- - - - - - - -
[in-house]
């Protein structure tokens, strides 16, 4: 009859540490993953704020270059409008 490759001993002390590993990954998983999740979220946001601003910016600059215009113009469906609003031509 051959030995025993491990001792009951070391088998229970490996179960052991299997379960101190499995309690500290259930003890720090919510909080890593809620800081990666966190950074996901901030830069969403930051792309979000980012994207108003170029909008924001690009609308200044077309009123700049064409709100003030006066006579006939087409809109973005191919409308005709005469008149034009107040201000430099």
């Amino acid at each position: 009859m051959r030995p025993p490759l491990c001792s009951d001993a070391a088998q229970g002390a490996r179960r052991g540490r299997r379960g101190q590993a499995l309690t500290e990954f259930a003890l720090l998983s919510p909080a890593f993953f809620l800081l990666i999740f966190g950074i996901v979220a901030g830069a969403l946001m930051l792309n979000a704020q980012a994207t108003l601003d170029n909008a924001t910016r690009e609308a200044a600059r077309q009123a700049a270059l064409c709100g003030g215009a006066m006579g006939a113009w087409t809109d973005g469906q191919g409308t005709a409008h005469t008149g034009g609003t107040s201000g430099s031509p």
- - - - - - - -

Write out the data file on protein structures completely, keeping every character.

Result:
[in-house]
């Protein structure tokens, strides 16, 4: 009859540490993953704020270059409008 490759001993002390590993990954998983999740979220946001601003910016600059215009113009469906609003031509 051959030995025993491990001792009951070391088998229970490996179960052991299997379960101190499995309690500290259930003890720090919510909080890593809620800081990666966190950074996901901030830069969403930051792309979000980012994207108003170029909008924001690009609308200044077309009123700049064409709100003030006066006579006939087409809109973005191919409308005709005469008149034009107040201000430099």
């Amino acid at each position: 009859m051959r030995p025993p490759l491990c001792s009951d001993a070391a088998q229970g002390a490996r179960r052991g540490r299997r379960g101190q590993a499995l309690t500290e990954f259930a003890l720090l998983s919510p909080a890593f993953f809620l800081l990666i999740f966190g950074i996901v979220a901030g830069a969403l946001m930051l792309n979000a704020q980012a994207t108003l601003d170029n909008a924001t910016r690009e609308a200044a600059r077309q009123a700049a270059l064409c709100g003030g215009a006066m006579g006939a113009w087409t809109d973005g469906q191919g409308t005709a409008h005469t008149g034009g609003t107040s201000g430099s031509p």